Free Encyclopedia of Ecommerce » Free Encyclopedia of Ecommerce » Disintermediation - Disintermediation, Pros And Cons, Examples Of Disintermediation And Its Impact

Disintermediation - Examples Of Disintermediation And Its Impact

healthcare information companies consumers

Disintermediation has had varying degrees of impact on different industries. One industry where the Internet has caused noteworthy disintermediation is healthcare. Before the World Wide Web, local health-care providers often served as a primary resource for individuals with questions or concerns about health issues. Furthermore, a doctor's opinion was accepted with little or no question. The explosion in online information had a significant impact on consumers who were thirsty for healthcare information, spurring them to seek answers about healthcare from various Web sites instead of from local professionals.

The Internet also helped to render patients better informed. Just as automobile consumers, armed with information obtained through online research, went to local dealers armed with information about the price and reliability of vehicles, healthcare consumers began investigating health issues and possible treatments prior to visits with physicians. This was beneficial for patients in many cases. In addition to large numbers of articles, online communities and support groups made it possible for people suffering from diseases to share information and strategies about treating and coping with their conditions.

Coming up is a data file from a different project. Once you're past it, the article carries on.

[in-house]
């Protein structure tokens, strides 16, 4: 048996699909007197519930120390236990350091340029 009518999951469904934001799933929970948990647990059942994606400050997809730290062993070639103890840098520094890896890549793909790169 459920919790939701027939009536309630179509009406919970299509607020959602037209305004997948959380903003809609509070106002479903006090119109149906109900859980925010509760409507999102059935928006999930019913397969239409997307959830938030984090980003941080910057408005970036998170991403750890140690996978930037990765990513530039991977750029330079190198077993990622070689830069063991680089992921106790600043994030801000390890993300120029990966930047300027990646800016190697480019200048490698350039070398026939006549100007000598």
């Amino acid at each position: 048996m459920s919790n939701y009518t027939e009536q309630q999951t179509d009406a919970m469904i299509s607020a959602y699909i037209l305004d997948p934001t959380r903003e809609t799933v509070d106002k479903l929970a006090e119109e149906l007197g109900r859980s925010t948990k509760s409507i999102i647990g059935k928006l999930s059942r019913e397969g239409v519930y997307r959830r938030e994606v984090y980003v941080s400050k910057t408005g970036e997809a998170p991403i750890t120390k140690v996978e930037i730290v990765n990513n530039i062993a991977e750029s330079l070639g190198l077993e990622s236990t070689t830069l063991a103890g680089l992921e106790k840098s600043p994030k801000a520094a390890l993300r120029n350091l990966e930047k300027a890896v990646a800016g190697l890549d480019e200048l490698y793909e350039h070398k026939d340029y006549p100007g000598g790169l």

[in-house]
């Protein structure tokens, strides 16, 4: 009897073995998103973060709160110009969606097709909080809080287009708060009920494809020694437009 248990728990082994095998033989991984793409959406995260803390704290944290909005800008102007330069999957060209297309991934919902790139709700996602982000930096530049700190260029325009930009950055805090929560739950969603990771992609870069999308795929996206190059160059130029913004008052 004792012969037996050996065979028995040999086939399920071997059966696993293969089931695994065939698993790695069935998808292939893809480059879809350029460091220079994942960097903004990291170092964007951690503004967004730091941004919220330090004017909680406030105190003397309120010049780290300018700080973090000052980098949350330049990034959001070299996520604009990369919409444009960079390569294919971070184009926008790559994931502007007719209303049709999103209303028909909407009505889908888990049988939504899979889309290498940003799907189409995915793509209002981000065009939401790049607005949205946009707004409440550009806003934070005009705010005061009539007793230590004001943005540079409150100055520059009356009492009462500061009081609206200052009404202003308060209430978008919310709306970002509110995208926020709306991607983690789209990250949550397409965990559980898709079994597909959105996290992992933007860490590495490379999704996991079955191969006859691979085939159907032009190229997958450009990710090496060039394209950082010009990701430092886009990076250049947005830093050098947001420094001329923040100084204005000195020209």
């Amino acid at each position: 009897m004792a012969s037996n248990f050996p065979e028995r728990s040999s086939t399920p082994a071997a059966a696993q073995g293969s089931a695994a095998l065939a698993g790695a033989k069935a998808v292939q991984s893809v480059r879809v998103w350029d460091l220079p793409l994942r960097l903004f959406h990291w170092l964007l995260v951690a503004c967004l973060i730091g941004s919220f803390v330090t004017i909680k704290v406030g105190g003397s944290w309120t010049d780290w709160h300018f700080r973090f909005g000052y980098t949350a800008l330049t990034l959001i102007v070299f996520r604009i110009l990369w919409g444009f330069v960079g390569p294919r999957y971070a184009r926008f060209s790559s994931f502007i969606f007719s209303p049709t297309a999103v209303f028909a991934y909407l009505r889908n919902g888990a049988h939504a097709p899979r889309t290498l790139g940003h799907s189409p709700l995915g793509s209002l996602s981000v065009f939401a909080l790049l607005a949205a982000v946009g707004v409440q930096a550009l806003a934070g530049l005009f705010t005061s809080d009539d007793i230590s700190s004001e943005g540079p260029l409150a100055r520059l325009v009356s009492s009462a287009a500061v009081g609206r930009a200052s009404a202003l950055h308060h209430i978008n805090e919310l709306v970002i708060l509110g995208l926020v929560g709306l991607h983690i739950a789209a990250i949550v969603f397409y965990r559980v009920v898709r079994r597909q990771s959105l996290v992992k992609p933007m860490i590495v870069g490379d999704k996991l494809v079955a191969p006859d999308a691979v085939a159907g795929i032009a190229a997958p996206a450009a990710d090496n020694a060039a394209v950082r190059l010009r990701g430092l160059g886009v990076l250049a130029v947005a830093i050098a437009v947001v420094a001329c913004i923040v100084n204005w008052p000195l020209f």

Disintermediation in the healthcare industry had downsides as well. Among the negative factors were the reliability and integrity of the sources from which the information was obtained. In some cases, information was old, outdated, or simply inaccurate. Objections also arose from many physicians who felt their professional skills and authority were being second-guessed. In Health Management Technology, Peter J. Plantes, M.D., explained: "While disintermediation has fueled the growth of e-commerce in many industries, it can have negative consequences for health systems. Removing the local healthcare organization and their physicians from the healthcare equation decreases patients' identification, reliance and access to local resources and healthcare options that can best meet their needs. For healthcare organizations and their physicians, disintermediation erodes the local patient base and creates roadblocks to reaching physicians, and can be in opposition with outreach and integration strategies."

By the early 2000s, disintermediation had infiltrated a wide array of industries. In the packaged goods and toy industries, companies like Nabisco and Mattel sold a percentage of their products directly. In the computer industry, Dell Computer sold directly on an exclusive basis. Because of the company's overwhelming success in the early 2000s, Dell is an excellent example of how disintermediation can work. The company, which climbed to the top of the overall world market in the first quarter of 2001, built computers on demand for both individual consumers and organizations. A large percentage of Dell's direct orders came via the World Wide Web.